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This was based on a newspaper story Paul McCartney read about a runaway girl. On February 27th, 1967 the London Daily Mail
's headline read: "A-level girl dumps car and vanishes." That girl was 17-year-old Melanie Coe, who had ran away from home leaving everything behind. Her father was quoted as saying, "I cannot imagine why she should run away, she has everything here." McCartney said in 1000 UK #1 Hits
by Jon Kutner and Spencer Leigh, "We'd seen that story and it was my inspiration. There was a lot of these at the time and that was enough to give us the storyline. So I started to get the lyrics: she slips out and leaves a note and the parents wake up, it was rather poignant. I like it as a song and when I showed it to John, he added the Greek chorus and long sustained notes. One of the nice things about the structure of the song is that it stays on those chords endlessly."
Melanie Coe, who became an estate agency director, told Dave Simpson her story in a 2008 interview for The Guardian. Said Coe: "London was a very different place in the '60s. I went to a club called the Bag O' Nails [Soho] and I met everybody. You sat on the next table to the Beatles, the Rolling Stones, the Hollies, because there weren't many clubs in London. I got in coz I was a cute little girl and I dressed in the latest fashions. I'd go to Mary Quant and Biba, sketch the dress and get my aunt to make my clothes. Ready Steady Go! loved that. They held open auditions. I was 13. It went on what you were wearing and how you danced. I was asked to come every week. I met the Beatles at Ready Steady Go! George was great to meet - I looked a lot like Pattie Boyd, who later became his wife, of course.
I was always going out. I danced the night away and was a face in London. In those days, to be trendy everything had to be French. I bought the T-shirt of the moment, which was my star sign in French. I loved that T-shirt. One day I got home and my mother had cut it to ribbons. She wanted me to look like Princess Anne, not my idol, Marianne Faithfull. When my parents found out I had the pill they grabbed me by the scruff of the neck and made me flush them down the toilet.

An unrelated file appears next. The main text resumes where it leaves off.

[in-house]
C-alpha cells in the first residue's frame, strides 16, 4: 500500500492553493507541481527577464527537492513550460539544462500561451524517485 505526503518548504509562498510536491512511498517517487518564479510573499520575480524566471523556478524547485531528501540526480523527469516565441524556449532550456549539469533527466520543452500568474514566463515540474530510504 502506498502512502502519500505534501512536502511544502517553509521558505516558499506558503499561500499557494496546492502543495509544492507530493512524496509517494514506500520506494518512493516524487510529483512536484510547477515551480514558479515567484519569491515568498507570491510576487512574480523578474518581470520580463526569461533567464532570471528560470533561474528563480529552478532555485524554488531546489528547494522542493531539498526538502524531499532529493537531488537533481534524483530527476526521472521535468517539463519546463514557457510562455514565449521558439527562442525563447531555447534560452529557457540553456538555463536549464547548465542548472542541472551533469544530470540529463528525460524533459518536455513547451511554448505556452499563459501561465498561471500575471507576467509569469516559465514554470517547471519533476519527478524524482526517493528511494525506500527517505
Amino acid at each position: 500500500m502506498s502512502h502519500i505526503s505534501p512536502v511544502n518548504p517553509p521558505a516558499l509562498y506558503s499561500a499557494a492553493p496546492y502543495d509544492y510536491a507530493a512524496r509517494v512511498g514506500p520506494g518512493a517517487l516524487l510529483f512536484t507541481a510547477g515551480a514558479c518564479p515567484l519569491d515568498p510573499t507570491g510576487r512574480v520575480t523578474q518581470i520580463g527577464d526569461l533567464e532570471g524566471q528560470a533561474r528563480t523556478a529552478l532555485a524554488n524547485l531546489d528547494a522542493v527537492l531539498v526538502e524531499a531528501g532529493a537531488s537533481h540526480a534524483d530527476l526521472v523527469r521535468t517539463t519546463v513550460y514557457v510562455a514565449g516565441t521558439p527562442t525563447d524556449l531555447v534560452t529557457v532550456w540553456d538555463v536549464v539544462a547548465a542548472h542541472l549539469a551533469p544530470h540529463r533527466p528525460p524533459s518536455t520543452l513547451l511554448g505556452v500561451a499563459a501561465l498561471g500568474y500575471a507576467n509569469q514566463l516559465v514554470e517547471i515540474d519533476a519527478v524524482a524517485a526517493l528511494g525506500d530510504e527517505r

I was 17 by then and ran away leaving a note, just like in the song. I went to a doctor and he said I was pregnant, but I didn't know that before I left home. My best friend at the time was married to Ritchie Blackmore, so she hid me at their house in Holloway Road. It was the first place my parents came to look, so I ran off with my boyfriend, who was a croupier, although he had been 'in the motor trade' like it says in the song. I think my dad called up the newspapers - my picture was on the front pages. He made out that I must have been kidnapped, because why would I leave? They gave me everything - coats, cars. But not love. My parents found me after three weeks and I had an abortion.
I didn't realize for a long time that the song was about me. Years later Paul was on a program talking about how he'd seen a newspaper article and been inspired by it. My mother pieced it all together and called me to say, 'That song's about you!'
I can't listen to the song. It's just too sad for me. My parents died a long time ago and we were never resolved. That line, 'She's leaving home after living alone for so many years' is so weird to me because that's why I left. I was so alone. How did Paul know that those were the feelings that drove me towards one-night stands with rock stars? I don't think he can have possibly realized that he'd met me when I was 13 on Ready Steady Go!, but when he saw the picture, something just clicked."
No Beatles played instruments on this. John and Paul contributed vocals, which were double-tracked to sound like a quartet, and session musicians played strings. The first female to play on a Beatles album, Sheila Bromberg, played harp. (thanks, Bertrand - Paris, France)
The string section was arranged by Mike Leander because producer George Martin was busy. Leander would later arrange strings for The Rolling Stones on "As Tears Go By
Some of the lyrics were things John Lennon's Aunt Mimi said to him as a child. She raised John after his parents separated.
In 1988 this was covered by Billy Bragg as part of the children's charity project album Sgt. Pepper Knew My Father. His version was released as a single in the UK as part of a double A side with Wet Wet Wet's version of "With A Little Help From My Friends." The double A sided single topped the UK charts for four weeks.
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